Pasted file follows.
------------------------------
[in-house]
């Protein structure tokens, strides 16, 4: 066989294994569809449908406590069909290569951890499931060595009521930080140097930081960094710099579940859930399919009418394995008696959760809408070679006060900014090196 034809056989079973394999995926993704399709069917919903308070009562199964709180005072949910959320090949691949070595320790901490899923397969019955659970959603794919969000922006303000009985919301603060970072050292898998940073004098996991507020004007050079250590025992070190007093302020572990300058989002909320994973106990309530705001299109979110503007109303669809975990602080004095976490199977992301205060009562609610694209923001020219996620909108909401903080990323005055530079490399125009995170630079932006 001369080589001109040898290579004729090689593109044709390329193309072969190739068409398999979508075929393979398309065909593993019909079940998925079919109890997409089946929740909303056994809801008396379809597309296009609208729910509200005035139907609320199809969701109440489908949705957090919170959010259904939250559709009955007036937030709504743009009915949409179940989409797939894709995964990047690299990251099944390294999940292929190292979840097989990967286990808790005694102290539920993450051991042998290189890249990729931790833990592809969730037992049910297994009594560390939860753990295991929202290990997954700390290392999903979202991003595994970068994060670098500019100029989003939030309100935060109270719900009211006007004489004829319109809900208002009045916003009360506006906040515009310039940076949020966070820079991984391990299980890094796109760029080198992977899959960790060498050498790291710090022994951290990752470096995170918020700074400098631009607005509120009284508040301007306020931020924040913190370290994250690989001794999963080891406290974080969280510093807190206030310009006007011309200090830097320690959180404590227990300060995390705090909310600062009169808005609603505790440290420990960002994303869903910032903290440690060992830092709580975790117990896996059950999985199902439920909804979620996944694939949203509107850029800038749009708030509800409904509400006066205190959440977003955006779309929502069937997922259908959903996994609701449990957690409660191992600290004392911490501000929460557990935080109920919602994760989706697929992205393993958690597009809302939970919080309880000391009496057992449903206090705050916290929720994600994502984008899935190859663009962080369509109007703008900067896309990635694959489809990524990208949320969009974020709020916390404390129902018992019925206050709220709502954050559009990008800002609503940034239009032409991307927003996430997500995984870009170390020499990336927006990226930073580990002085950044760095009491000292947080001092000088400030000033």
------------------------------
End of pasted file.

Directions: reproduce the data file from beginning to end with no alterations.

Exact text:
[in-house]
């Protein structure tokens, strides 16, 4: 066989294994569809449908406590069909290569951890499931060595009521930080140097930081960094710099579940859930399919009418394995008696959760809408070679006060900014090196 034809056989079973394999995926993704399709069917919903308070009562199964709180005072949910959320090949691949070595320790901490899923397969019955659970959603794919969000922006303000009985919301603060970072050292898998940073004098996991507020004007050079250590025992070190007093302020572990300058989002909320994973106990309530705001299109979110503007109303669809975990602080004095976490199977992301205060009562609610694209923001020219996620909108909401903080990323005055530079490399125009995170630079932006 001369080589001109040898290579004729090689593109044709390329193309072969190739068409398999979508075929393979398309065909593993019909079940998925079919109890997409089946929740909303056994809801008396379809597309296009609208729910509200005035139907609320199809969701109440489908949705957090919170959010259904939250559709009955007036937030709504743009009915949409179940989409797939894709995964990047690299990251099944390294999940292929190292979840097989990967286990808790005694102290539920993450051991042998290189890249990729931790833990592809969730037992049910297994009594560390939860753990295991929202290990997954700390290392999903979202991003595994970068994060670098500019100029989003939030309100935060109270719900009211006007004489004829319109809900208002009045916003009360506006906040515009310039940076949020966070820079991984391990299980890094796109760029080198992977899959960790060498050498790291710090022994951290990752470096995170918020700074400098631009607005509120009284508040301007306020931020924040913190370290994250690989001794999963080891406290974080969280510093807190206030310009006007011309200090830097320690959180404590227990300060995390705090909310600062009169808005609603505790440290420990960002994303869903910032903290440690060992830092709580975790117990896996059950999985199902439920909804979620996944694939949203509107850029800038749009708030509800409904509400006066205190959440977003955006779309929502069937997922259908959903996994609701449990957690409660191992600290004392911490501000929460557990935080109920919602994760989706697929992205393993958690597009809302939970919080309880000391009496057992449903206090705050916290929720994600994502984008899935190859663009962080369509109007703008900067896309990635694959489809990524990208949320969009974020709020916390404390129902018992019925206050709220709502954050559009990008800002609503940034239009032409991307927003996430997500995984870009170390020499990336927006990226930073580990002085950044760095009491000292947080001092000088400030000033």